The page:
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What Role Does it Play in U.S. Foreign Policy?

Reported by Madeleine Brecher and Fran Butensky, ICJW Representatives at the UN, NY (June 2020)


The American Jewish Committee (AJC), a civil society NGO at the UN, made history at the United Nations founding conference in San Francisco in 1945 where it participated as one of the consultants to the United States delegation. During this, the UN’s 75th anniversary year, AJC held this event with two prominent former US Ambassadors to the UN John Negroponte and David Pressman who discussed how the world body has enhanced U.S. national interests globally particularly in bringing peace and security to troubled conflict areas, protecting human rights, and tackling emerging global challenges. Felice Gaer, the Director of the Jacob Blaustein Institute for the Advancement of Human Rights at the American Jewish Committee acted as moderator and explored with the Ambassadors whether and how the UN can remain a key venue for enhanced U.S. foreign affairs leadership. 


While this event focused on the United States, we still thought it was important to let you know that this Jewish NGO, and Felice Gaer in particular, continue to be critical and very well-respected players at the UN in New York particularly in the field of human rights. Ambassador Pressman talked about how AJC is still pushing the UN to focus on human rights most especially in the field of peace and security. 


Both men remarked about the excessive attention paid to Israel by so many member states with their unfair obsession. They reminded the audience, which all of ICJW’s UN representatives do regularly, that the UN itself is not a single entity but rather a group of 193 nations each with its own national priorities. In the General Assembly and at the Human Rights Council in Geneva, it is particularly lopsided against Israel and it is important for the U.S. delegation to keep plugging for a more balanced perspective even convincing states to abstain rather than vote against Israel. The Ambassadors found fault with the fact that the America often pulls out of international bodies when it is needed in the room to advance Western values, i.e. the Human Rights Council and now, during a global pandemic, threatening to leave the World Health Organization. While there is a lot to criticize about these entities, when the U.S. is not in the room, it empowers Russia and China. Both former Ambassadors acknowledge the supreme value of international cooperation, and today with so many pressing global problems, while the UN is not a panacea, there is NO substitute for it as the vehicle for collaboration.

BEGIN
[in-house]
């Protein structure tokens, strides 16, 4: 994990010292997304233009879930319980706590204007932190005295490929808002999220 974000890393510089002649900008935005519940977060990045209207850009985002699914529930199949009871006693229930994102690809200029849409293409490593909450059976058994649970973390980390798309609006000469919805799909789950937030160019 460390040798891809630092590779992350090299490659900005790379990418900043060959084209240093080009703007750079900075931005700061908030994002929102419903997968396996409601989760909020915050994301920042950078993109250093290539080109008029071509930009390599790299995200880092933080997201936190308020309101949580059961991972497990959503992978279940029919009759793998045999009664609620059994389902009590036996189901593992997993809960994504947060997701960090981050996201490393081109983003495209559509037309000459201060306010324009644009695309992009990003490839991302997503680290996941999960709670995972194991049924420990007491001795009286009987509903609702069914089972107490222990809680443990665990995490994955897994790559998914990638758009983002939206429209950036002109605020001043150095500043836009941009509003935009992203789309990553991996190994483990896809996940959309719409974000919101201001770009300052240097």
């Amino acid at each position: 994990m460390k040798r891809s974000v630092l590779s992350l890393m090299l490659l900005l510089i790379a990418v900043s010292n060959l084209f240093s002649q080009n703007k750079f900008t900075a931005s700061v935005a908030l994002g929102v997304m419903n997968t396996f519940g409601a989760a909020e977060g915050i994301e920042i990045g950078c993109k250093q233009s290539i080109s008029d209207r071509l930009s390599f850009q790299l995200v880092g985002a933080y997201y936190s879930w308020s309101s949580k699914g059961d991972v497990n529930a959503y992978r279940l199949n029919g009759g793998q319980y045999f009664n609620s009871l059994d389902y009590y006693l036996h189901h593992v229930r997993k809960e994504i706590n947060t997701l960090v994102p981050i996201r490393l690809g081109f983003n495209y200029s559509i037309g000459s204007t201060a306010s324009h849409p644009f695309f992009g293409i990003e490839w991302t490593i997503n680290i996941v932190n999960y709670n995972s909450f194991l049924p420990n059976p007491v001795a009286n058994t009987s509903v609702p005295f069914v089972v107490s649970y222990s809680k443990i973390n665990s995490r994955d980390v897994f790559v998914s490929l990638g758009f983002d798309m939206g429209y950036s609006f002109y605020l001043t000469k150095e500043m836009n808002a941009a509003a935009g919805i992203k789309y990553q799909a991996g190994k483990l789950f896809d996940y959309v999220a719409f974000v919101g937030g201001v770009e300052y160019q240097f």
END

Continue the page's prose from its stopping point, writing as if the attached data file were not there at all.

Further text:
UN Human Rights Council 43rd Session February 2020


As a participant of all four  UN World Conferences for Women, in Mexico City 1975, Copenhagen 1980, Nairobi 1985 and Beijing 1995, I have been privileged to follow the progress in solving the plight of women. Each Conference gave us incentives for further action. Women have been more accepted as integral to the sustainable development goals.


The Beijing Declaration and the Platform for Action adopted in 1995 set strategic objectives and actions for the advancement of women and the achievement of gender equality in  several critical areas of concern. If only meagre progress,  at least awareness has been achieved concerning many of the objectives (now SDGs). Gender-based violence, women’s economic empowerment and gender equality have become priority issues as well as the violation of women’s human rights under the name of cultural tradition. Without Gender Equality (Number 5 of the 17 Sustainable Development Goals) none of the SDGs will be achieved.


One of the areas, which has regressed, are the media with the enhanced power to present, create and manipulate through the new technology. The no limits-principle has also meant erasing  the rules of good conduct in the media.


Karmela Belinki, born in 1947 in Helsinki, Finland. Journalist, writer and academic. Special expertise in media ethics and women's history. Published extensively both fiction and non-fiction. Lives in Helsinki, Finland. She is the co chair of ICJW’s Human Rights Committee with Mary Liling of Switzerland.  She addressed the UN’s Human Rights Council in February;  before that Council convened, the Geneva Summit for Human Rights and Democracy occurred, sponsored by 25 Human  Rights NGOs and where Prof Cotler also spoke.

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